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Book of Mild Regrets

by Mary Biddinger

Here I am, fretting over whether it’s okay
to take a second Zyrtec, when fifteen years ago

I downed a pill nicknamed El Capitan while
a woman I just met shaved my head with a knife.

It was clear I would never become a Fly Girl
because the decade was off, but my greatest hits

still snapped on like a trustworthy lantern.
Today I apply several coatings of organic spray

proven to further cleanse small batch basil
I vetted at Whole Foods, when almost yesterday

my amateur chainmail had me swallowing
half a marsh in one night, my friend disappeared

past the gorge, a man with sufficient facial
metal to be characterized as a homemade weapon.

Something spiked that was spiked, noise
eating itself beneath flat rocks. And why is it now

I can’t settle on a single laundry detergent
but keep replacing what I have with what seems

milder, like the time I cried for sixteen hours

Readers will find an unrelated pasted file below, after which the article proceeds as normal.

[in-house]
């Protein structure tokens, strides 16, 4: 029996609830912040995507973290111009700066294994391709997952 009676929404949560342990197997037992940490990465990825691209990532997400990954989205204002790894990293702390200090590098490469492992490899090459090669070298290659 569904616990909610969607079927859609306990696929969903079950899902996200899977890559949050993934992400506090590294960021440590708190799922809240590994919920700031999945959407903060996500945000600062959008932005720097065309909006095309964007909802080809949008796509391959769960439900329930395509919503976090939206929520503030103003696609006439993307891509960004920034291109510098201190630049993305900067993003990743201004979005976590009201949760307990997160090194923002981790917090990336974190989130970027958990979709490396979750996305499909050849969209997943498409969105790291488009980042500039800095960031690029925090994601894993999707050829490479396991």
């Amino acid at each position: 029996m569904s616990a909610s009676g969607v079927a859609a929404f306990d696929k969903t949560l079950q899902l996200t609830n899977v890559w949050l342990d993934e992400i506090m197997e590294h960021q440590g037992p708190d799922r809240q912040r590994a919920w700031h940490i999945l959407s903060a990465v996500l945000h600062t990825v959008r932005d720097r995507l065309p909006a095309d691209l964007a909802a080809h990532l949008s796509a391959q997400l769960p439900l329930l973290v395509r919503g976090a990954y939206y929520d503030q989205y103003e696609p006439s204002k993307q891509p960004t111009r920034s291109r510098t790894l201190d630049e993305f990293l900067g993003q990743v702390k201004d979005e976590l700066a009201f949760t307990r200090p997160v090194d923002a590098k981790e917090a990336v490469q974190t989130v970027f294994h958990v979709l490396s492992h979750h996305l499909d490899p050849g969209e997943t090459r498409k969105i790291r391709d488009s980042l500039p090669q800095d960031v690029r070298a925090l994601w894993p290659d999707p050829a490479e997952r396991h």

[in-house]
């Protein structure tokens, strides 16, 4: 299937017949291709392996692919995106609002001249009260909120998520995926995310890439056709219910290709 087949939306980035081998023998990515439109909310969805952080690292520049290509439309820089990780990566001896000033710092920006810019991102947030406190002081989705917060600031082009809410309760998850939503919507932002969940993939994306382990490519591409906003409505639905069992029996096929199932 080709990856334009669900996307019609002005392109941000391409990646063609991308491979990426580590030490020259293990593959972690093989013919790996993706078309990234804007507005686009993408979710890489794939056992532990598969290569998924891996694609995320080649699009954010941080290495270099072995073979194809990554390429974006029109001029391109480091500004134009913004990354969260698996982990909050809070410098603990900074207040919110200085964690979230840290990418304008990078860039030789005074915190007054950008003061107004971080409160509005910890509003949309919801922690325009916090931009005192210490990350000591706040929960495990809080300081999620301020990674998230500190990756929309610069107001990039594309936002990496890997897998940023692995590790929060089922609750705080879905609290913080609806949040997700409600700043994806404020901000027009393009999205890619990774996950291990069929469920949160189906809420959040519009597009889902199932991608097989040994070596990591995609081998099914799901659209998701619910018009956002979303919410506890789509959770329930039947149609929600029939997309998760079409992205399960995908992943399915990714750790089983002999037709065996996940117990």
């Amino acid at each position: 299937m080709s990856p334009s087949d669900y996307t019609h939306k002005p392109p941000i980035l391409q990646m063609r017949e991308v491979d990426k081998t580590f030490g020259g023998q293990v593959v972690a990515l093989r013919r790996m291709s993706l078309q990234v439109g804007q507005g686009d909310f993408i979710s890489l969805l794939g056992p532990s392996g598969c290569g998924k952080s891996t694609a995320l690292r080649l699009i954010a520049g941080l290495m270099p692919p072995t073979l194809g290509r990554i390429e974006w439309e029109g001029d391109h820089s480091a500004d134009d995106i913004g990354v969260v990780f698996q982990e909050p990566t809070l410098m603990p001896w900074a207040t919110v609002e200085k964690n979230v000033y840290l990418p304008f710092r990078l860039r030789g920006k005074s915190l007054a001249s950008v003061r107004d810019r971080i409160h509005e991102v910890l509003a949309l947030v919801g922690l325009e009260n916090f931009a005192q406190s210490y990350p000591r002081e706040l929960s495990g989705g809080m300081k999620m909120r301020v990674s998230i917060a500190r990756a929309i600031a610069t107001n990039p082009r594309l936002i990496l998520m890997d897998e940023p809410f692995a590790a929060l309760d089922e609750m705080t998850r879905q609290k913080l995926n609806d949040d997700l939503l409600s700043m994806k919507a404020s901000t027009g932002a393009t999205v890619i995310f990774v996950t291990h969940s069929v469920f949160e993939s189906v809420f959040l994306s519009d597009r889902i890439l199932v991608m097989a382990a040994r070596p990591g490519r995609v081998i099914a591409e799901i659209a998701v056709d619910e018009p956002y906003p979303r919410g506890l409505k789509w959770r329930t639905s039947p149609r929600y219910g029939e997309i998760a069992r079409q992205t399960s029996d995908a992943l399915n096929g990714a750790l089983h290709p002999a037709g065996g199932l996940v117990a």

over a photograph of a Chincoteague pony, lodged

between the fence and the hillside, fetlocks
hammered by street mud. When I take my clothes

off and iron them better, when I recycle fifty
sheets of paper for one italic comma, maybe I pay

some forgotten bar tab. Like the time I fell
straight through a mirror imported from Galway.

I was standing in the apple aisle. Ambrosia, Braeburn. Even before the pandemic I preferred shopping right when the store opened. This day I was in my neighborhood Whole Foods. Grocery list on a sticky note on the back of my phone. It wasn’t cold outside. I didn’t have a jacket. I was the sole customer standing in the apple aisle while workers stocked things and then oh lord, like a gale peeled back the roof of the store, every speaker lit up crashing the opening notes of “Jane Says.” Something went through my body like I was being hotwired. Is it possible to envy a past self for its brave stupidity? This is a poem attempting to answer that question.

Mary Biddinger’s latest poetry collection is Partial Genius (Black Lawrence Press, 2019). Poems have recently appeared in Court Green, POETRY, Tupelo Quarterly, and Waxwing, among others. She is a professor of English at the University of Akron, and edits the Akron Series in Poetry. Biddinger has received awards or fellowships from the Cleveland Arts Prize, Ohio Arts Council, and NEA.